The opening of the new hypermarket in Serpong is part of the Lulu Group's plan to expand its retail business in Indonesia. It set aside up to USD $600 million for this purpose over the next three years. Nandakumaer, Chief Communication Officer at Lulu Group Retail International, said the company targets to open 10 new stores up to 2020. Next year, in 2018, it plans to add two new hypermarkets to its network in Indonesia: another one in Sentul and one in Jababeka (West Java).

The group's new 60,960 m2 hypermarket in Serpong was inaugurated by UEA Ambassador to Indonesia Mohamed Abdulla Mohammed bin Mutleq Aghafli on Wednesday (06/09). The Lulu Group invested USD $25 million in the establishment of this new store.

Besides the Greater Jakarta region, the Lulu Group also selected Surabaya (East Java), Makassar (South Sulawesi) and Medan (North Sumatra) as locations for a Lulu hypermarket and departments store. Yusuff Ali MA, Managing Director of LuLu Group Retail International, said the company is eager to expand in Indonesia because Southeast Asia's largest economy contains a promising market with a massive 260 million population that has growing purchasing power. This view was confirmed by the positive response from the Indonesian consumers for the Lulu Group's first hypermarket in East Jakarta. This store was inaugurated by Indonesian President Joko Widodo in 2016.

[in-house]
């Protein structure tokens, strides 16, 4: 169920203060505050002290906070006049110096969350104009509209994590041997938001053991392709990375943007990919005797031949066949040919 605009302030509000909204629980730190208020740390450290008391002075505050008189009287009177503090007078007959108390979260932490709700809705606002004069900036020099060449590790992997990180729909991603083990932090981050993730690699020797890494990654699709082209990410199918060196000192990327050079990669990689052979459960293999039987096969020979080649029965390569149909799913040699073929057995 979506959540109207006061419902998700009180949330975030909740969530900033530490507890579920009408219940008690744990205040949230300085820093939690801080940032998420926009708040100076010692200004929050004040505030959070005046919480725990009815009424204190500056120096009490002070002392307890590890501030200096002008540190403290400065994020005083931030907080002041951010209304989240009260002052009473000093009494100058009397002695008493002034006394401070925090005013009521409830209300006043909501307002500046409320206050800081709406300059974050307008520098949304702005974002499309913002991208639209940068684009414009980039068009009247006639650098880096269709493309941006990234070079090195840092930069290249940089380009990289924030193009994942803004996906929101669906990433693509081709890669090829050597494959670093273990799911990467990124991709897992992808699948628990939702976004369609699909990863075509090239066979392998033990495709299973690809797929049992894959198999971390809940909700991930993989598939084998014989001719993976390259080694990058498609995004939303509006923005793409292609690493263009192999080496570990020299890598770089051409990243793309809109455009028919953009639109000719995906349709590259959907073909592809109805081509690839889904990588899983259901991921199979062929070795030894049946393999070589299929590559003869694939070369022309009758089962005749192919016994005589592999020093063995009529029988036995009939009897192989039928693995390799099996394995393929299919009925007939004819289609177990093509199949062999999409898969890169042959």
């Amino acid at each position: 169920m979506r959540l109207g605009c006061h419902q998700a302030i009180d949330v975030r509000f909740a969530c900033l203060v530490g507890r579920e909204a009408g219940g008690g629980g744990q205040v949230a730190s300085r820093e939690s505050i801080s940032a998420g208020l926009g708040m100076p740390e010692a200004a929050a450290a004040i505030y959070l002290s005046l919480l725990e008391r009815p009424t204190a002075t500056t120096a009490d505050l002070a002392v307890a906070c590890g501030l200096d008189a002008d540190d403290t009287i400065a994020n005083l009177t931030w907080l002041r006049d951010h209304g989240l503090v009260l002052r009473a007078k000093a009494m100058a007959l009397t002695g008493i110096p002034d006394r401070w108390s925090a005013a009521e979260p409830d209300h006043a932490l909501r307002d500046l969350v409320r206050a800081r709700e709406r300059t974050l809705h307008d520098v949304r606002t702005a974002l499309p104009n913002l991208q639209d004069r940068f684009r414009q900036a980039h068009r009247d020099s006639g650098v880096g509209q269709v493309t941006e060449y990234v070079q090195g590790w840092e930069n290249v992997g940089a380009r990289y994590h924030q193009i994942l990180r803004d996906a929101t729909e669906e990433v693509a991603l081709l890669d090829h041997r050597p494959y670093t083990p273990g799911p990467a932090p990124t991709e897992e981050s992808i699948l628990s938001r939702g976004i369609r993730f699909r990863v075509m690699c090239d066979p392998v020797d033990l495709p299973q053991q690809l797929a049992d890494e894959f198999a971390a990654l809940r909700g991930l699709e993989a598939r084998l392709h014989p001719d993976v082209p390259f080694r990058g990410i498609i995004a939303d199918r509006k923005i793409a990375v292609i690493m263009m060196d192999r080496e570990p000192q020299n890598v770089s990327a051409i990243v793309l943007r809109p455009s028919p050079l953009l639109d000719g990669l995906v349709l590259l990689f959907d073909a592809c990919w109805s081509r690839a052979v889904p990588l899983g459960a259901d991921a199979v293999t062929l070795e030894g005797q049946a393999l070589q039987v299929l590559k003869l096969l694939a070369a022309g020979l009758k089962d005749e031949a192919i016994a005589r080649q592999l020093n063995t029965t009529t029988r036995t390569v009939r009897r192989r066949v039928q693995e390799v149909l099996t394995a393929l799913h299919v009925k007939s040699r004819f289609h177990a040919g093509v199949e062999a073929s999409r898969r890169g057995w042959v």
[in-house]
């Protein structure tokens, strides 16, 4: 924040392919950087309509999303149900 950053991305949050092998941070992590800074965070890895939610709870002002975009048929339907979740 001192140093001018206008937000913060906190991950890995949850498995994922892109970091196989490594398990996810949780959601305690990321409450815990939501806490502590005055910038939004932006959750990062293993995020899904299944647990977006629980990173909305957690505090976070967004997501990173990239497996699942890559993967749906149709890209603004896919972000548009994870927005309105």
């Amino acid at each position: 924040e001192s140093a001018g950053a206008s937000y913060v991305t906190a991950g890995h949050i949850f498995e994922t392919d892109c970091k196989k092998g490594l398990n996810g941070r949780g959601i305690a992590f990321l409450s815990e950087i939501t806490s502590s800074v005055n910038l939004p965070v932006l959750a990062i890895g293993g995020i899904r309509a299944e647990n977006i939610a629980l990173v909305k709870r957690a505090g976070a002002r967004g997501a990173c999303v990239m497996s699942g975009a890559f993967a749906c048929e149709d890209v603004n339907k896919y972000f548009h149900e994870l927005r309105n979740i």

Besides the hypermarket stores, the Lulu Group is also preparing the construction of a logistics center and warehouse where it can store products. It selected Marunda in North Jakarta, close to Indonesia's key Tanjung Priok harbor. However, only 15 percent of the products that are sold in Lulu Hypermarkets are imported from the Middle East. The remaining 85 percent are local products (mostly originating from Java).

Currently, the Lulu Hypermarket still controls a very small part of the (hyper) market in Indonesia. Therefore it will now first focus on enhancing brand awareness in Indonesia. It will largely use two strategies to improve its brand awareness: (1) promotions and (2) social media.

Meanwhile, the Lulu Group also invests heavily in local agriculture contracts in an effort to boost supplies of local products. In fact, because the group purchases many of its agricultural products directly from Indonesian farmers it can keep prices competitive. Nandakumaer added that the group would like to totally eliminate the role of the middlemen in the future as their role only has a negative impact on prices.

The Lulu Group is a relatively new player in Indonesia's retail industry (and hypermarket or department store sector) but Lulu already has stores in other countries including Malaysia, India and Saudi Arabia.